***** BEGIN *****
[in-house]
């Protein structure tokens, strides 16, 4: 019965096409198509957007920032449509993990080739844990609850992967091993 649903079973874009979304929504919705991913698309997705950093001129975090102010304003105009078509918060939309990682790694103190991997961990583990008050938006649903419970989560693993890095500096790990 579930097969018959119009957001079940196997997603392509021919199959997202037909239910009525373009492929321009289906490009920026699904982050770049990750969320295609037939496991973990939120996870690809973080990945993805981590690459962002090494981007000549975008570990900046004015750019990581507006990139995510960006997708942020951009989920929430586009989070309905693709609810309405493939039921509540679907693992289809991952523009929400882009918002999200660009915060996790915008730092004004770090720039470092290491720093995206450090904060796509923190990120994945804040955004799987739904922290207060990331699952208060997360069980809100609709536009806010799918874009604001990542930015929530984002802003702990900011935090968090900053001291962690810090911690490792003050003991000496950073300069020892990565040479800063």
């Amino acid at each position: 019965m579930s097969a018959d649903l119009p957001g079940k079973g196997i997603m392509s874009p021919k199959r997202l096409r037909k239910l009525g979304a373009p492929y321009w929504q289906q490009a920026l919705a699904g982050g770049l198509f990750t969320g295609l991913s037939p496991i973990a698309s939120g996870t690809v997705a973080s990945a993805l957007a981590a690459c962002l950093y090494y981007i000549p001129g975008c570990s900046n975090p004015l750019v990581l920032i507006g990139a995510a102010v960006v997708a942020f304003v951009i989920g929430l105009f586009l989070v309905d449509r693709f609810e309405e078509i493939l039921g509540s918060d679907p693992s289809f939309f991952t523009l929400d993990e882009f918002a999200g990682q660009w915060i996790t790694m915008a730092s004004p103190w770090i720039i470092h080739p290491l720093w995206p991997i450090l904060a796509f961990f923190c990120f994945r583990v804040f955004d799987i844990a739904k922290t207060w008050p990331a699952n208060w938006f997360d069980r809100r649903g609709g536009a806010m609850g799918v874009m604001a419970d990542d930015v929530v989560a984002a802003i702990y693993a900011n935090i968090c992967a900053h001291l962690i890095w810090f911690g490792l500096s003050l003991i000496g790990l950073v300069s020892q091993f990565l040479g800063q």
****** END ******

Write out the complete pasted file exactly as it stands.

[in-house]
């Protein structure tokens, strides 16, 4: 019965096409198509957007920032449509993990080739844990609850992967091993 649903079973874009979304929504919705991913698309997705950093001129975090102010304003105009078509918060939309990682790694103190991997961990583990008050938006649903419970989560693993890095500096790990 579930097969018959119009957001079940196997997603392509021919199959997202037909239910009525373009492929321009289906490009920026699904982050770049990750969320295609037939496991973990939120996870690809973080990945993805981590690459962002090494981007000549975008570990900046004015750019990581507006990139995510960006997708942020951009989920929430586009989070309905693709609810309405493939039921509540679907693992289809991952523009929400882009918002999200660009915060996790915008730092004004770090720039470092290491720093995206450090904060796509923190990120994945804040955004799987739904922290207060990331699952208060997360069980809100609709536009806010799918874009604001990542930015929530984002802003702990900011935090968090900053001291962690810090911690490792003050003991000496950073300069020892990565040479800063």
């Amino acid at each position: 019965m579930s097969a018959d649903l119009p957001g079940k079973g196997i997603m392509s874009p021919k199959r997202l096409r037909k239910l009525g979304a373009p492929y321009w929504q289906q490009a920026l919705a699904g982050g770049l198509f990750t969320g295609l991913s037939p496991i973990a698309s939120g996870t690809v997705a973080s990945a993805l957007a981590a690459c962002l950093y090494y981007i000549p001129g975008c570990s900046n975090p004015l750019v990581l920032i507006g990139a995510a102010v960006v997708a942020f304003v951009i989920g929430l105009f586009l989070v309905d449509r693709f609810e309405e078509i493939l039921g509540s918060d679907p693992s289809f939309f991952t523009l929400d993990e882009f918002a999200g990682q660009w915060i996790t790694m915008a730092s004004p103190w770090i720039i470092h080739p290491l720093w995206p991997i450090l904060a796509f961990f923190c990120f994945r583990v804040f955004d799987i844990a739904k922290t207060w008050p990331a699952n208060w938006f997360d069980r809100r649903g609709g536009a806010m609850g799918v874009m604001a419970d990542d930015v929530v989560a984002a802003i702990y693993a900011n935090i968090c992967a900053h001291l962690i890095w810090f911690g490792l500096s003050l003991i000496g790990l950073v300069s020892q091993f990565l040479g800063q």